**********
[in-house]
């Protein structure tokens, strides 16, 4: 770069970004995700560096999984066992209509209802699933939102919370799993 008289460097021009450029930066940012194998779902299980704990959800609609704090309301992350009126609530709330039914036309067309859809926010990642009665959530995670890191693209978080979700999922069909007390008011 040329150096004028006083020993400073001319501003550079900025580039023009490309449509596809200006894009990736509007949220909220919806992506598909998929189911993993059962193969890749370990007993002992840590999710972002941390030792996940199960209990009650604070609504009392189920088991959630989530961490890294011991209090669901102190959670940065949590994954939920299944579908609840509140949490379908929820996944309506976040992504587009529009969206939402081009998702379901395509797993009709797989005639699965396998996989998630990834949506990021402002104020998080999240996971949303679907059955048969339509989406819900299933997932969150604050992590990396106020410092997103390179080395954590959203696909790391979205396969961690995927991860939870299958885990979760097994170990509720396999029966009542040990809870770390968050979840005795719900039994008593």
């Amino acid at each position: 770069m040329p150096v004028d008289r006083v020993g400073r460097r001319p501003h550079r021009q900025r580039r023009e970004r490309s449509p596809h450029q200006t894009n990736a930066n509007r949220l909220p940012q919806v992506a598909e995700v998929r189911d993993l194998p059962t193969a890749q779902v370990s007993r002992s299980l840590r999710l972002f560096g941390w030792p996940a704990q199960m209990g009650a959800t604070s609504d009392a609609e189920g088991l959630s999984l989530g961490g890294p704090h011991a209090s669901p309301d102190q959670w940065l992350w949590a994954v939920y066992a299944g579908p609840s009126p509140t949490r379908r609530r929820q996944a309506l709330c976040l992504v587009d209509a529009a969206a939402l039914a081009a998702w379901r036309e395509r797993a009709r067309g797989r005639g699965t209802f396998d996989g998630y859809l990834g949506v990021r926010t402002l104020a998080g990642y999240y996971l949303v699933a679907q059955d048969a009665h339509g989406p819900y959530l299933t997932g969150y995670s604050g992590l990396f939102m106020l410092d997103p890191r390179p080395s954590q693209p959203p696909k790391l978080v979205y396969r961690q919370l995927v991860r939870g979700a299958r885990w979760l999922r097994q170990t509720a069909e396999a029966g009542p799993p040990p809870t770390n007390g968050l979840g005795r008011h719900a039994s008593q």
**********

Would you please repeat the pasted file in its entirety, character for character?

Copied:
[in-house]
């Protein structure tokens, strides 16, 4: 770069970004995700560096999984066992209509209802699933939102919370799993 008289460097021009450029930066940012194998779902299980704990959800609609704090309301992350009126609530709330039914036309067309859809926010990642009665959530995670890191693209978080979700999922069909007390008011 040329150096004028006083020993400073001319501003550079900025580039023009490309449509596809200006894009990736509007949220909220919806992506598909998929189911993993059962193969890749370990007993002992840590999710972002941390030792996940199960209990009650604070609504009392189920088991959630989530961490890294011991209090669901102190959670940065949590994954939920299944579908609840509140949490379908929820996944309506976040992504587009529009969206939402081009998702379901395509797993009709797989005639699965396998996989998630990834949506990021402002104020998080999240996971949303679907059955048969339509989406819900299933997932969150604050992590990396106020410092997103390179080395954590959203696909790391979205396969961690995927991860939870299958885990979760097994170990509720396999029966009542040990809870770390968050979840005795719900039994008593």
């Amino acid at each position: 770069m040329p150096v004028d008289r006083v020993g400073r460097r001319p501003h550079r021009q900025r580039r023009e970004r490309s449509p596809h450029q200006t894009n990736a930066n509007r949220l909220p940012q919806v992506a598909e995700v998929r189911d993993l194998p059962t193969a890749q779902v370990s007993r002992s299980l840590r999710l972002f560096g941390w030792p996940a704990q199960m209990g009650a959800t604070s609504d009392a609609e189920g088991l959630s999984l989530g961490g890294p704090h011991a209090s669901p309301d102190q959670w940065l992350w949590a994954v939920y066992a299944g579908p609840s009126p509140t949490r379908r609530r929820q996944a309506l709330c976040l992504v587009d209509a529009a969206a939402l039914a081009a998702w379901r036309e395509r797993a009709r067309g797989r005639g699965t209802f396998d996989g998630y859809l990834g949506v990021r926010t402002l104020a998080g990642y999240y996971l949303v699933a679907q059955d048969a009665h339509g989406p819900y959530l299933t997932g969150y995670s604050g992590l990396f939102m106020l410092d997103p890191r390179p080395s954590q693209p959203p696909k790391l978080v979205y396969r961690q919370l995927v991860r939870g979700a299958r885990w979760l999922r097994q170990t509720a069909e396999a029966g009542p799993p040990p809870t770390n007390g968050l979840g005795r008011h719900a039994s008593q």